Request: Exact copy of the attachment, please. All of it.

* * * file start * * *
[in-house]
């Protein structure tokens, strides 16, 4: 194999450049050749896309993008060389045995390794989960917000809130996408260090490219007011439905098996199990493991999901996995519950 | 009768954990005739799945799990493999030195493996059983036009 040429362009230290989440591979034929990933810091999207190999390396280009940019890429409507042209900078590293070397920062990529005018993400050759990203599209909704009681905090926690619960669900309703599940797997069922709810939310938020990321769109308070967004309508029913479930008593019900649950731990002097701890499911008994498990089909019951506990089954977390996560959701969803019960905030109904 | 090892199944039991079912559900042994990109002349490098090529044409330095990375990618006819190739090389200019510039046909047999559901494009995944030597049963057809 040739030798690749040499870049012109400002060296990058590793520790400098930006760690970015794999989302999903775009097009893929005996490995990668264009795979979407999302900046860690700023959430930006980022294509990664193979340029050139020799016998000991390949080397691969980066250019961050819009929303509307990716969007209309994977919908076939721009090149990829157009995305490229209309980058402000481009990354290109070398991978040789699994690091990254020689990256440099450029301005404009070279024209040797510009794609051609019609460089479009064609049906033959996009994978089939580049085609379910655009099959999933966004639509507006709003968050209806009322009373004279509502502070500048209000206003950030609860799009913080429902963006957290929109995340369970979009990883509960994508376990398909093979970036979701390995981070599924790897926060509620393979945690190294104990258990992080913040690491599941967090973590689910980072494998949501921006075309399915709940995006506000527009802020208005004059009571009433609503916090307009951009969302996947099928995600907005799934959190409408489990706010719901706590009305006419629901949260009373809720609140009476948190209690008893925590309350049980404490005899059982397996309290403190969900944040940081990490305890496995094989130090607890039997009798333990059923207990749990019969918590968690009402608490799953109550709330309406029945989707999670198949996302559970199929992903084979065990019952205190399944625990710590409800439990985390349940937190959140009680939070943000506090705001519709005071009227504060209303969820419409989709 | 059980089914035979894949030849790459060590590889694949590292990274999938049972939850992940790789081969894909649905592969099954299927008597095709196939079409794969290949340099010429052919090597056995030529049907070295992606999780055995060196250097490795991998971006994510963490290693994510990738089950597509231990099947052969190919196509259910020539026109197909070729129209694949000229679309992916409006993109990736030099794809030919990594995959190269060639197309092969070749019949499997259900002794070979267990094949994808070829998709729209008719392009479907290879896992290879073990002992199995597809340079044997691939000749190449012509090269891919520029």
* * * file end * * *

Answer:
[in-house]
């Protein structure tokens, strides 16, 4: 194999450049050749896309993008060389045995390794989960917000809130996408260090490219007011439905098996199990493991999901996995519950 | 009768954990005739799945799990493999030195493996059983036009 040429362009230290989440591979034929990933810091999207190999390396280009940019890429409507042209900078590293070397920062990529005018993400050759990203599209909704009681905090926690619960669900309703599940797997069922709810939310938020990321769109308070967004309508029913479930008593019900649950731990002097701890499911008994498990089909019951506990089954977390996560959701969803019960905030109904 | 090892199944039991079912559900042994990109002349490098090529044409330095990375990618006819190739090389200019510039046909047999559901494009995944030597049963057809 040739030798690749040499870049012109400002060296990058590793520790400098930006760690970015794999989302999903775009097009893929005996490995990668264009795979979407999302900046860690700023959430930006980022294509990664193979340029050139020799016998000991390949080397691969980066250019961050819009929303509307990716969007209309994977919908076939721009090149990829157009995305490229209309980058402000481009990354290109070398991978040789699994690091990254020689990256440099450029301005404009070279024209040797510009794609051609019609460089479009064609049906033959996009994978089939580049085609379910655009099959999933966004639509507006709003968050209806009322009373004279509502502070500048209000206003950030609860799009913080429902963006957290929109995340369970979009990883509960994508376990398909093979970036979701390995981070599924790897926060509620393979945690190294104990258990992080913040690491599941967090973590689910980072494998949501921006075309399915709940995006506000527009802020208005004059009571009433609503916090307009951009969302996947099928995600907005799934959190409408489990706010719901706590009305006419629901949260009373809720609140009476948190209690008893925590309350049980404490005899059982397996309290403190969900944040940081990490305890496995094989130090607890039997009798333990059923207990749990019969918590968690009402608490799953109550709330309406029945989707999670198949996302559970199929992903084979065990019952205190399944625990710590409800439990985390349940937190959140009680939070943000506090705001519709005071009227504060209303969820419409989709 | 059980089914035979894949030849790459060590590889694949590292990274999938049972939850992940790789081969894909649905592969099954299927008597095709196939079409794969290949340099010429052919090597056995030529049907070295992606999780055995060196250097490795991998971006994510963490290693994510990738089950597509231990099947052969190919196509259910020539026109197909070729129209694949000229679309992916409006993109990736030099794809030919990594995959190269060639197309092969070749019949499997259900002794070979267990094949994808070829998709729209008719392009479907290879896992290879073990002992199995597809340079044997691939000749190449012509090269891919520029």